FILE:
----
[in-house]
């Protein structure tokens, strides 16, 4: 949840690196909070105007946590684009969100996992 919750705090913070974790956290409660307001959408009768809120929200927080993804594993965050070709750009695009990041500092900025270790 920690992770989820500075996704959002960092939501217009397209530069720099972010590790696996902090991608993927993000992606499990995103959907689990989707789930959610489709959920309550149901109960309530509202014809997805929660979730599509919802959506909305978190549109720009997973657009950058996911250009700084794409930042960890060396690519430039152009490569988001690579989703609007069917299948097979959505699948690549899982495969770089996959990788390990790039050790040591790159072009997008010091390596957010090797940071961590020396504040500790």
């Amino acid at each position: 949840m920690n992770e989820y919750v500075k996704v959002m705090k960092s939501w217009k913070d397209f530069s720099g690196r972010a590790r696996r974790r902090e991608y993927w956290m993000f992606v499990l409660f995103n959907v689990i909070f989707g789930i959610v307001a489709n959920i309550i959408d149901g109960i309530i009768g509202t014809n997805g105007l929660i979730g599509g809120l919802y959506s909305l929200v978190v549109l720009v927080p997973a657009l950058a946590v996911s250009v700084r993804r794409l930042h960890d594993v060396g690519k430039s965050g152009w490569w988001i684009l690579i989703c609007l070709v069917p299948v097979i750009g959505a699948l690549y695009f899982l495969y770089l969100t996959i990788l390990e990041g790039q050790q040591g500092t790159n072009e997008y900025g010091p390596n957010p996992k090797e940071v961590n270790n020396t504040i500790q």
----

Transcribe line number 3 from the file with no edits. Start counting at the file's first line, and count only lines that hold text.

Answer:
């Amino acid at each position: 949840m920690n992770e989820y919750v500075k996704v959002m705090k960092s939501w217009k913070d397209f530069s720099g690196r972010a590790r696996r974790r902090e991608y993927w956290m993000f992606v499990l409660f995103n959907v689990i909070f989707g789930i959610v307001a489709n959920i309550i959408d149901g109960i309530i009768g509202t014809n997805g105007l929660i979730g599509g809120l919802y959506s909305l929200v978190v549109l720009v927080p997973a657009l950058a946590v996911s250009v700084r993804r794409l930042h960890d594993v060396g690519k430039s965050g152009w490569w988001i684009l690579i989703c609007l070709v069917p299948v097979i750009g959505a699948l690549y695009f899982l495969y770089l969100t996959i990788l390990e990041g790039q050790q040591g500092t790159n072009e997008y900025g010091p390596n957010p996992k090797e940071v961590n270790n020396t504040i500790q």